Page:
Letter to A.D.R., May 29, 1930

Washington, D. C.
May 29. [1930]

Dear A. D. R.:

The MS is nearly FINISHED!!!!! The heart’s blood has all been shed, and nothing is left now to do but to add a few finishing touches. We’ve been here two months now, and our rent expires, so we are going out into one of those delightful little one-horse villages in the Virginia backwoods, to spend a week of sheer rest, walks, and finishing touches, before we sail for New York. We’ve earned it, don’t you think? At least, Helen has.

My job goes out to the back-woods with me. You see, I am now a full-fledged Editor. I edit, and suggest, and copy for that certain medical and scientific gentleman whom you have heard of. This, incidentally, is the typewriter I use  for him–I use it myself to keep in practice with it! And that certain gentleman rewards my distinguished efforts at frequent intervals with one of those succulent tid-bits knows as Wages. In fact, I get paid fifteen whole cents for every single page; and since this type is large, the pages count up mighty fast.

Well, what I mainly wanted to say is already said–about going off into the back-woods. They are going to hold mail here until we get back to Washington, in about a week from now, or perhaps a little more. Then–New York! Helen has a friend there with whom she can stay for nothing, and I am going to stay with my Strange-Marriage Family, which I told you about, in Pelham, twenty minutes from New York. Thus we shall be SEPARATED–which will be good for us both. Furthermore, she can transact her business in N. Y. alone–just as she wants.

Then I’m going after a job. I made a definite determination that by June 15th I was either going to have one or a definite prospect for one. I have a vague feeling that Harper may land me in his Bookshop–especially if he likes the MS. Then there is Percy Waxman, Helen’s friend at Pictorial, and there is always A. A. Knopf. I am one of his authors, and he is almost bound to do something for me if necessary, though that is the last resource–as I despise the place, the chilly, rapid-fire efficient business money-atmosphere of the place. There is also a Jew by name Goldsilver or something of the sort, a friend of a friend of ours, a wealthy and influential person, who might help.

I’ve been into the Civil Service Commission here, but that’s definitely out. If I live to be forty-nine, and am still an old maid, I’ll consider it–not until then! Anyway, I have a fancy that New York will do something, it being so tremendous and–oh, well, there’s no adjective for it. In New York, the first few days, it takes the whole set of a human being’s faculties just to keep his head through the uproar. But one improves with a little time.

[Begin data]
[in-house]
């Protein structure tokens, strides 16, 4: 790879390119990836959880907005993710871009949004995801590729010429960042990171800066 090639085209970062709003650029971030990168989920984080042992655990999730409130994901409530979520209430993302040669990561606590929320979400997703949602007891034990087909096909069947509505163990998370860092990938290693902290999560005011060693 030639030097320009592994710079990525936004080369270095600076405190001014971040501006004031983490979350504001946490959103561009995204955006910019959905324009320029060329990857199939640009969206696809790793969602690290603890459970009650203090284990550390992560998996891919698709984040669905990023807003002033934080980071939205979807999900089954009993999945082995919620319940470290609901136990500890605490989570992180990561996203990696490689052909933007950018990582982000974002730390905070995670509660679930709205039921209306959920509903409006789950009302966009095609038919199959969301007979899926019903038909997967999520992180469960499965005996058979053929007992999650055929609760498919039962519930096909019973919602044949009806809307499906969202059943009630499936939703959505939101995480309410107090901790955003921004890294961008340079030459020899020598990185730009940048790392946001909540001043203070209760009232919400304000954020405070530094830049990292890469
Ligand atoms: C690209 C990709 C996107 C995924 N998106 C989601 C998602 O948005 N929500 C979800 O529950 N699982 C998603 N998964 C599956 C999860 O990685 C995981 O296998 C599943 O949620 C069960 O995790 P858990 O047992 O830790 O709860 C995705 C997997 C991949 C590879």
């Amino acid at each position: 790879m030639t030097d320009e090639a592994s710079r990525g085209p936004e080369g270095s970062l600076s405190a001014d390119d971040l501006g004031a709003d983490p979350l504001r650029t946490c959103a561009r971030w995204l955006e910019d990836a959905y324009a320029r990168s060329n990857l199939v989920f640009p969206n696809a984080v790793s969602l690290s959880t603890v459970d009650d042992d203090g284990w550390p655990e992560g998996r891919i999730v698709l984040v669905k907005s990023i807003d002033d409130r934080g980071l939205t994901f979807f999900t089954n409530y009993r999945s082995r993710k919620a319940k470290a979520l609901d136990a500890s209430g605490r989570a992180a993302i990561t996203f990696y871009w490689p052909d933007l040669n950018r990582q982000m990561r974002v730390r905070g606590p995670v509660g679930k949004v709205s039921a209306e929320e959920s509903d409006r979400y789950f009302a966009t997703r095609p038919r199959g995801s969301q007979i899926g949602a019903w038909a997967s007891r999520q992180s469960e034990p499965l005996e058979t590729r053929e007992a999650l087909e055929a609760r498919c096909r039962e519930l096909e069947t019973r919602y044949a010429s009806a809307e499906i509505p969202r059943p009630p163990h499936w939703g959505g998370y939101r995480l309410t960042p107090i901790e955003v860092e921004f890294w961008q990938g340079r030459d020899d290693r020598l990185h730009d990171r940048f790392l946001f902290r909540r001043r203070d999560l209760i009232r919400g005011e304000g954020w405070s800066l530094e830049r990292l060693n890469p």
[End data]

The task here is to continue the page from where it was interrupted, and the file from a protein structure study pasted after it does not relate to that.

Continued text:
Anderson sailed on the 16th, as per schedule, sailed right out into space. Look up Point Barrow on a map of the Arctic regions–that’s the end of the route–then they turn around again and circle Alaska toward home–if they don’t encounter a nor’-easter, or an iceberg, or the pack-ice. Before they sailed he sent off one dashing letter, or quite a different tone from what you’d expect of a person embarking on such a mean voyage. He described his own particular position aboard, half-way between sailor and engineer (there are four gasoline engines for sails and cargo, you see); and then he wrote several ages in mocking echo of the “tourist literature” on Seattle, concerning statistics and what-not. And then he seemed to run out of material, and said “Well, goodbye!” or words to that effect. A person like that sort of takes one’s breath away, seems to me. Very startling and over-powering.

Farksoo progresseth, even with everything else that is on hand. I improve it every time I take out the MS and breathe gently on it. Sometimes I arise at six in the morning and gloat triumphantly over it. I’ve combined the two vocabularys (ies, I mean!) into one, Farksoo and English all mixed. It’s much better that way; and the Grammar develops magnifiquement.

How is The Exception? And the Devil’s Limb? And the Other One? And Thyself? It seems a very long time–almost a kickworthy long time–since I heard from you! Maybe there’ll be a Royal-typed letter awaiting me when I come back our retreat in the woods.

We have seen the Pratts, and spent a most glorious day at Capitol View with them. I think those woods are too beautiful to be true–oh, how well they satisfy the hunger of one who has spent a year and a half away from New England! Pinkish bronze oaks, gold-green maples in the sunlight, dogwood and red-bud flowering…. And I saw the quarry pool, and the daffodils growing wild on your lawn, Shipmate. And the apples and lilacs were flowering, then, and there were violets and spring beauties everywhere. And Phoebe’s bench is still up there in the branches of the enormous old cherry-tree.

But this won’t do, in this curious old world of ours! Anyway, here’s a whole steamer’s cargo of love to you.

Your matey,
Barbara.

Comments

  1. Bruce Edward Watts says:

    These letters are so interesting to read. I like seeing the dates so I know where Barbara was and what she was doing. Looking forward to reading more about Barbara’s life in the early to mid thirties.

    I am glad I make more then 15 cents a page I almost make that much per word.

    BEW

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